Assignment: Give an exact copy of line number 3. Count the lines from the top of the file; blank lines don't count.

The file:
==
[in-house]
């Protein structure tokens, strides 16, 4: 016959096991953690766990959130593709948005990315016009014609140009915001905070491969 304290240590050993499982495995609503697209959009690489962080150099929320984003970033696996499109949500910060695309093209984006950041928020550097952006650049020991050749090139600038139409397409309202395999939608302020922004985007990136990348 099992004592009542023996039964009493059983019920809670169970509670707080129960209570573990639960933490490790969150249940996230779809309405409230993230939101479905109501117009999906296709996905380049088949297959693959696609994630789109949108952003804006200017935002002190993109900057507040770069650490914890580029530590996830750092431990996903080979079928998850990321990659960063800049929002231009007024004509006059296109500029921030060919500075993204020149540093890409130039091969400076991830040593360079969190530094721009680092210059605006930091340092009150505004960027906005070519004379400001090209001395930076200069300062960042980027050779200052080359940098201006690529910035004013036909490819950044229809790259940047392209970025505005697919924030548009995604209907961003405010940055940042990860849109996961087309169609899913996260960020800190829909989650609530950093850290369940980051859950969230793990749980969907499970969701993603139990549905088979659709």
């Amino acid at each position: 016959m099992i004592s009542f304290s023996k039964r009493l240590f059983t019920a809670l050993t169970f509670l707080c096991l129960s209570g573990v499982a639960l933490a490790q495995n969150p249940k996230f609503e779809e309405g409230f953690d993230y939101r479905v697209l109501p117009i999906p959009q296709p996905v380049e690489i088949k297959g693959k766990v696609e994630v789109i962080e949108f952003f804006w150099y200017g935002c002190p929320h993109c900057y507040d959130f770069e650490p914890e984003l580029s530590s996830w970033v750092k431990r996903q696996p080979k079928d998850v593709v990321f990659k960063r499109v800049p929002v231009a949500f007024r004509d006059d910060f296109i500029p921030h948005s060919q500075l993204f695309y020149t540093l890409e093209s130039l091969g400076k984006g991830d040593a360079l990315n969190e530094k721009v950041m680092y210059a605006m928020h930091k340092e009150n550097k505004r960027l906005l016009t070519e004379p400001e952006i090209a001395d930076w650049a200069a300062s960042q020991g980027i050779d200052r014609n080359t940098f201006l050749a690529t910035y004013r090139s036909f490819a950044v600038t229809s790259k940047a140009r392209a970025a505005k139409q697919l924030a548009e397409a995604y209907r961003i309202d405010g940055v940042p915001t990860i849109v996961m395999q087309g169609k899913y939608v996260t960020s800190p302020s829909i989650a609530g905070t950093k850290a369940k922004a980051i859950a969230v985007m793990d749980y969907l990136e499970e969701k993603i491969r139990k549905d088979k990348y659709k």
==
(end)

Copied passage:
């Amino acid at each position: 016959m099992i004592s009542f304290s023996k039964r009493l240590f059983t019920a809670l050993t169970f509670l707080c096991l129960s209570g573990v499982a639960l933490a490790q495995n969150p249940k996230f609503e779809e309405g409230f953690d993230y939101r479905v697209l109501p117009i999906p959009q296709p996905v380049e690489i088949k297959g693959k766990v696609e994630v789109i962080e949108f952003f804006w150099y200017g935002c002190p929320h993109c900057y507040d959130f770069e650490p914890e984003l580029s530590s996830w970033v750092k431990r996903q696996p080979k079928d998850v593709v990321f990659k960063r499109v800049p929002v231009a949500f007024r004509d006059d910060f296109i500029p921030h948005s060919q500075l993204f695309y020149t540093l890409e093209s130039l091969g400076k984006g991830d040593a360079l990315n969190e530094k721009v950041m680092y210059a605006m928020h930091k340092e009150n550097k505004r960027l906005l016009t070519e004379p400001e952006i090209a001395d930076w650049a200069a300062s960042q020991g980027i050779d200052r014609n080359t940098f201006l050749a690529t910035y004013r090139s036909f490819a950044v600038t229809s790259k940047a140009r392209a970025a505005k139409q697919l924030a548009e397409a995604y209907r961003i309202d405010g940055v940042p915001t990860i849109v996961m395999q087309g169609k899913y939608v996260t960020s800190p302020s829909i989650a609530g905070t950093k850290a369940k922004a980051i859950a969230v985007m793990d749980y969907l990136e499970e969701k993603i491969r139990k549905d088979k990348y659709k």